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Right Eye Causes You to Sin


Humans have five basic senses: touch, sight, hearing, smell, and taste. Out of these, sight is the most important because we perceive 80% of all impressions by our eyes (https://www.zeiss. com/vision-care/us/better-vision/health-prevention/why-good- vision-is-so-important.html). Though the longing and decision to commit sin comes from our mind, the eyes might have triggered that. So, the eyes have a prominent role in committing sexual sins.

In the Bible, the eye is considered as having a leading role in causing sin. The very first sin of humanity was that committed by Eve under the influence of Satan, at the sight of the fruits of the forbidden tree – “The woman saw that the tree was good for food and pleasing to the eyes, and the tree was desirable for gaining wisdom” (Gen 3:6). So, the curiosity of the eyesight resulted in desire, which in turn facilitated the decision to commit sin.

David’s series of sins related to Bathsheba started with his ogling at her taking a bath. “From the roof he saw a woman bathing; she was very beautiful” (2 Sam 11:2). If he had controlled looking at her at first sight, he could have avoided the serious sins that followed, including the assassination of Uriah. When Peter speaks of false teachers, he says, “Their eyes are full of adultery and insatiable for sin” (2 Pet 2:14). Thus, the Bible associates eyesight with adultery.

Now, why exactly did Jesus speak of using the “right eye” in particular, rather than using the left eye or both eyes? The right eye is generally the dominant eye in the case of most people. It represents the eyesight, though of course both eyes are used for normal functions except when using equipment like the
piston, the bow-and-arrow, or singular eyepiece instruments. So, the use of the right eye, like the right hand, is considered more beneficial.

That the Bible traditionally accorded a sense of superiority to the right-side organs of a person’s body is clear from God’s instruction on the installation ceremony of Aaron and his sons. “After this take the other ram, and when Aaron and his sons have laid their hands on its head, slaughter it. Some of its blood you shall take and put on the tip of Aaron’s right ear and on the tips of his sons’ right ears and on the thumbs of their right hands and the great toes of their right feet” (Ex 29:19-20). The prominence of the right eye is expressed in 1 Samuel 11:2 and Zechariah 11:17. Even if the right eye is plucked out, the person can still use the other eye for vision-related sins. So it is obvious that Jesus did not use this phrase in a literal sense, but expressed the discipline necessary to avoid temptation.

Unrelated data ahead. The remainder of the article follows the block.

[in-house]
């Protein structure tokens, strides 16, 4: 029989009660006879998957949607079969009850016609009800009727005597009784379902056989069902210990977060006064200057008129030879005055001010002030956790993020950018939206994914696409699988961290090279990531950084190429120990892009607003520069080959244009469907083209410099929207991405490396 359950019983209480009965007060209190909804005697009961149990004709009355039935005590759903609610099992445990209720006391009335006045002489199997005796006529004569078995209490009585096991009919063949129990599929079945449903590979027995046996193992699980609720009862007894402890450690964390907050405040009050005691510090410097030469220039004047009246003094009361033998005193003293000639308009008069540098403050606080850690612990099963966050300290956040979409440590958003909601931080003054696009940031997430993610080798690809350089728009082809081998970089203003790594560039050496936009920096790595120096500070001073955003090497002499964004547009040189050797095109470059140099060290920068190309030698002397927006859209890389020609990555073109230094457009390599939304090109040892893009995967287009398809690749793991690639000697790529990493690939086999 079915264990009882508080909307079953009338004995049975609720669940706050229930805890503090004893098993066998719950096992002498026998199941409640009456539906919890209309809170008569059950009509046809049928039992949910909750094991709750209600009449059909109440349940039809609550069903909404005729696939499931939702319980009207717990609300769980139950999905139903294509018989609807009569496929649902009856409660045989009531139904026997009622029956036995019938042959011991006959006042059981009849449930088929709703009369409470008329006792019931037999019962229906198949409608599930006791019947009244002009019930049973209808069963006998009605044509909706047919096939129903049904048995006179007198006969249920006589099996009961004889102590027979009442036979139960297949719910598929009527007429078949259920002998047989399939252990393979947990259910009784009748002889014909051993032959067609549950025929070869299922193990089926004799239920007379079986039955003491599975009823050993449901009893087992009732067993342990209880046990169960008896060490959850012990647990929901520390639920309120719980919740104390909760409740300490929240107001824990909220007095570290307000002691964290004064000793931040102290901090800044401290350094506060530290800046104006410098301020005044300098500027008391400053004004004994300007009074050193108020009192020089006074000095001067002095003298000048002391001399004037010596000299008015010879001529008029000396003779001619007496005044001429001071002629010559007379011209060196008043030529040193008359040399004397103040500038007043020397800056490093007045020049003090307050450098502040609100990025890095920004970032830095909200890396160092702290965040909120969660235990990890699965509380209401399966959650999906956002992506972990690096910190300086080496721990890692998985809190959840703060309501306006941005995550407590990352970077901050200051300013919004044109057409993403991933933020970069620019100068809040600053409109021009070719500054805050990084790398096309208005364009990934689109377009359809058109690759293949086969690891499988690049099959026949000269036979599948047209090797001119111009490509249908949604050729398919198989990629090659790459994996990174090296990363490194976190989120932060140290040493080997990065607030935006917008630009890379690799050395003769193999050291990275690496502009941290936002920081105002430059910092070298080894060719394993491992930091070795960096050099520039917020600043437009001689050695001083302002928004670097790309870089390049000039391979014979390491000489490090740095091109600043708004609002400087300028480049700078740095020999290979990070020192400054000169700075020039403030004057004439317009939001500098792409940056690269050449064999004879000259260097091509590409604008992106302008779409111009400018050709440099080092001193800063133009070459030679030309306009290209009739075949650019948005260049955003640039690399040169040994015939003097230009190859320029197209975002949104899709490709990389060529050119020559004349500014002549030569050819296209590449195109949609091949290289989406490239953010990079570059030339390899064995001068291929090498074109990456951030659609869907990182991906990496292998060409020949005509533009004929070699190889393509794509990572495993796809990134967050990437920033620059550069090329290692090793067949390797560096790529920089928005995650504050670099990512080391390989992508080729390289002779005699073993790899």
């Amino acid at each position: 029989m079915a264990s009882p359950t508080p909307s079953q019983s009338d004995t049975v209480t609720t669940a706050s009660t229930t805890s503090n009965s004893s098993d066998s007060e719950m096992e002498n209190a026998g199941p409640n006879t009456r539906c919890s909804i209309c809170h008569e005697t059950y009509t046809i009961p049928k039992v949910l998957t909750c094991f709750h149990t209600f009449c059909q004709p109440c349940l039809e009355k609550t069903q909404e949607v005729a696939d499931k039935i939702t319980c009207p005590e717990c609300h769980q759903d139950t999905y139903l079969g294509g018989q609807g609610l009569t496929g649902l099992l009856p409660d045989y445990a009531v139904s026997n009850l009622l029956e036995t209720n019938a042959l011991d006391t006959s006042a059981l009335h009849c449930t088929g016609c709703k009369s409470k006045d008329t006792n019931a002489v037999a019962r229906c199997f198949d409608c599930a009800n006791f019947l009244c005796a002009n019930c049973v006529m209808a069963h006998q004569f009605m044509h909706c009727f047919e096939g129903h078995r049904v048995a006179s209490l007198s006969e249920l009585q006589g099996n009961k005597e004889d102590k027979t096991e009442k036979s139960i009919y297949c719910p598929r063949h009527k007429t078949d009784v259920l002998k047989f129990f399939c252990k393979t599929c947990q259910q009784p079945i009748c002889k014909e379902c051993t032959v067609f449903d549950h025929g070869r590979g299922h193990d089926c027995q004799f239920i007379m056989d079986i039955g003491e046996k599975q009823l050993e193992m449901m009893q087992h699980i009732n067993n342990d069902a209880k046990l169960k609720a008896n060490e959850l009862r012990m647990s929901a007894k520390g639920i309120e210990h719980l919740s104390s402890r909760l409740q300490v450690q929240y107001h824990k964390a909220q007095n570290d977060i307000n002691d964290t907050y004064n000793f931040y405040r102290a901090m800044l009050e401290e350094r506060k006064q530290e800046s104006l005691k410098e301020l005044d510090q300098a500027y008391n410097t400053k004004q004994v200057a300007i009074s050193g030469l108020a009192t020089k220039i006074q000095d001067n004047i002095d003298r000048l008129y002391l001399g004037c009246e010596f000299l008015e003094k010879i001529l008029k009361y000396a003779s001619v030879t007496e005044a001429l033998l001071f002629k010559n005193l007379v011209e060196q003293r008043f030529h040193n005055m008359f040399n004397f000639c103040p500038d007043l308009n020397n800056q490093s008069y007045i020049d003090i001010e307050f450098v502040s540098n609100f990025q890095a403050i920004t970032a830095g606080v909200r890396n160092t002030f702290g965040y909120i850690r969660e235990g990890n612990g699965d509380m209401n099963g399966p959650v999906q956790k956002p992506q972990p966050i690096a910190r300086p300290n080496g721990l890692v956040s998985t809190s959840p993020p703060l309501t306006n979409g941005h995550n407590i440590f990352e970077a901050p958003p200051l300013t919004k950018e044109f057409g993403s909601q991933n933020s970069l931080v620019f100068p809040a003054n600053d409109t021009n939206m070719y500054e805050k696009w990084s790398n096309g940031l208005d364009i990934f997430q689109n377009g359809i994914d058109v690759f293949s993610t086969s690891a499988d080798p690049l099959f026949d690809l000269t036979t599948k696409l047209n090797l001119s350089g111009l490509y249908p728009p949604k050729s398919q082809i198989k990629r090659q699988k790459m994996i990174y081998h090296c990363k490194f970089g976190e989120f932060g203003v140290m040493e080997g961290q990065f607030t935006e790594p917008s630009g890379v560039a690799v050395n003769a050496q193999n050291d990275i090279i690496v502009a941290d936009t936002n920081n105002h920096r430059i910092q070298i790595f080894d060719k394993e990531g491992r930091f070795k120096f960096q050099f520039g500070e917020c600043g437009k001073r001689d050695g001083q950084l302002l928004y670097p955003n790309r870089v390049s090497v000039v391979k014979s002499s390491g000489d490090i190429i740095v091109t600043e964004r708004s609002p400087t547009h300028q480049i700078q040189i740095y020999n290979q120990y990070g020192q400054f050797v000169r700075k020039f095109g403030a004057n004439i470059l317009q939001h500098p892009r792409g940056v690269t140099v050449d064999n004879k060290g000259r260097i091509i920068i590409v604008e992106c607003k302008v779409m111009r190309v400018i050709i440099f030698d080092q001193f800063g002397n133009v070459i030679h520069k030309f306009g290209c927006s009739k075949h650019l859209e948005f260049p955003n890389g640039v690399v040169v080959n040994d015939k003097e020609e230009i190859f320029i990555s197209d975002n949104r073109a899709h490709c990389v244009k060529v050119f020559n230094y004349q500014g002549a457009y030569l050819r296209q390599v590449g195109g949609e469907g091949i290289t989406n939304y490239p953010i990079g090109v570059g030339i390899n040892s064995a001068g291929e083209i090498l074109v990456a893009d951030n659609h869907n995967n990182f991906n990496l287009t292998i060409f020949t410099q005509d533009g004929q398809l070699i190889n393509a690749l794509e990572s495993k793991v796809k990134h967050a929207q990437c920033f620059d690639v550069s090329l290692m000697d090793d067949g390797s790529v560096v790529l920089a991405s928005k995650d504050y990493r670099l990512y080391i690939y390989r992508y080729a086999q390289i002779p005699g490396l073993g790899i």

Jesus used hyperbolic language to emphasize the need for self- control in the use of the human body and its parts. Tearing out the right eye is implicit in constraining the use of the eyes. The eyesight is only a means to committing adultery, the decision per se being an act of the will. So, getting rid of one organ will not take away one’s capacity for the sin of lust. A person with one eye or a single hand can still commit sin. The usage of the measures referred to by Jesus is a means to block the root cause of sin. Immoral inclinations will happen. But we must stop the occasions that arouse them. Job had made a covenant with his eyes not to gaze upon a virgin (Job 31:1). While avoiding sin with the use of our bodily parts, we ought to engage the same for virtuous deeds.

In order to avoid eternal misery in Hell, it is better to get rid of whatever organ that might lead to it. We must sacrifice the sinful pleasures for the eternal joys of Heaven. In a positive sense, we should use both eyes to do good and to build up the kingdom of God. The salvation of our immortal soul is more important than sensual pleasures.


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